Less payment delays, longer overdue payments in China
9 in 13 sectors reported an increase in payment delays.
Fewer firms in China encountered payment delays in 2021 however those that did reported longer overdue periods than the previous year, according to the 2022 China Corporate Payment Survey by Coface.
The survey revealed that average payment delay rose from 79 days in 2020 to 86 days in 2021, with firms in nine out of 13 sectors reporting an increase in payment delays. The sectors leading in payment delays were identified as the agri-food , which recorded the largest increase of 43 days, followed by wood, transport, and textile sectors.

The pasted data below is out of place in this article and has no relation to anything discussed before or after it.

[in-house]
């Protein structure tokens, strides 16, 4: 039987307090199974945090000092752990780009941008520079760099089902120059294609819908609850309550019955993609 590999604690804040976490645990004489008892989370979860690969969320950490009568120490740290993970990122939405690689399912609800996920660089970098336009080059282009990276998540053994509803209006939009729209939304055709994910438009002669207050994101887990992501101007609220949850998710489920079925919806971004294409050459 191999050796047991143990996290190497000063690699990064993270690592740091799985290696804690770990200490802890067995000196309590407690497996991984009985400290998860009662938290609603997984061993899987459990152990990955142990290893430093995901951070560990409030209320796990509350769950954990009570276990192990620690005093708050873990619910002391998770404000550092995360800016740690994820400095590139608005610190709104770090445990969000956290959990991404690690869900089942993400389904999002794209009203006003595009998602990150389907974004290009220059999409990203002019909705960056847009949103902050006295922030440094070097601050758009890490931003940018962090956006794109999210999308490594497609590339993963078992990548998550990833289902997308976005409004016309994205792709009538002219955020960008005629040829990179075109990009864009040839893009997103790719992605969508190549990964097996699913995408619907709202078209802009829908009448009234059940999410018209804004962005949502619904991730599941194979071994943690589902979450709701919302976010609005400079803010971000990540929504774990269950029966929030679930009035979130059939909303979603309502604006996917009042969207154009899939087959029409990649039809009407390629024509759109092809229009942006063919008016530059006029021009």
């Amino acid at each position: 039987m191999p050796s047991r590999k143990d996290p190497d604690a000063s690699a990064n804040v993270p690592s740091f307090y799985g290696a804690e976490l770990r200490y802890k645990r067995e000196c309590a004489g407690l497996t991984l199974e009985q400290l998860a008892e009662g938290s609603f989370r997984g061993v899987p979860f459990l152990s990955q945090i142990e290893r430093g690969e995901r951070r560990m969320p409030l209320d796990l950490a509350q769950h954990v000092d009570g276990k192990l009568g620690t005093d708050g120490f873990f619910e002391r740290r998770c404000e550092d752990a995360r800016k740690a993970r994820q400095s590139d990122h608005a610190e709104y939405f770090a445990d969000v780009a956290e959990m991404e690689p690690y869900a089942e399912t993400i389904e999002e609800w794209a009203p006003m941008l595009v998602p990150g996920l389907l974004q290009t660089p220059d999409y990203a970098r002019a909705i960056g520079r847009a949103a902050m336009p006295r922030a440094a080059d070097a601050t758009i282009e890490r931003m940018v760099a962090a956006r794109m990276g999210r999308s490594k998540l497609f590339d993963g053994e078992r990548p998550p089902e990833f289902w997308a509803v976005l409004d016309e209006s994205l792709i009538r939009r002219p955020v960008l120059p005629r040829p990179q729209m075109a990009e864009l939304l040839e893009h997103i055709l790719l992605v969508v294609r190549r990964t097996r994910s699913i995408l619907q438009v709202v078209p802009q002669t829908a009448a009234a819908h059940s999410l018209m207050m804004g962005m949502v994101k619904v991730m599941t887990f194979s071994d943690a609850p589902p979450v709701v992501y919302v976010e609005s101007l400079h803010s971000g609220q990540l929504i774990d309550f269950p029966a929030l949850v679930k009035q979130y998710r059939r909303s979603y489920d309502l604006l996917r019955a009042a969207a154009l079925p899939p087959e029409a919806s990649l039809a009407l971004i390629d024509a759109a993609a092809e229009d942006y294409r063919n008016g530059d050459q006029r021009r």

More companies are reporting ultra-long payment delays (ULPDs), which are payments overdue by more than six months, rising from 15% to 19% in 2021. There was also a significant increase in those facing ULPDs exceeding 10% of their annual turnover, jumping from 27% in 2020 to 40% in 2021, notably the construction and agri-food sectors.
The main reason behind those delays remains customers' financial difficulties, highlighted by nearly three-quarters of respondents that indicated payment delays. Financial difficulties were caused mostly by fierce competition affecting margins (36%), but also — to a greater extent in 2021 — by rising raw materials prices (23% vs. 10% in 2020) and a slowdown in local market growth (16% vs. 10% in 2020). This reflects rising commodity prices that are placing pressure on operational costs which directly impacts companies' cash flow.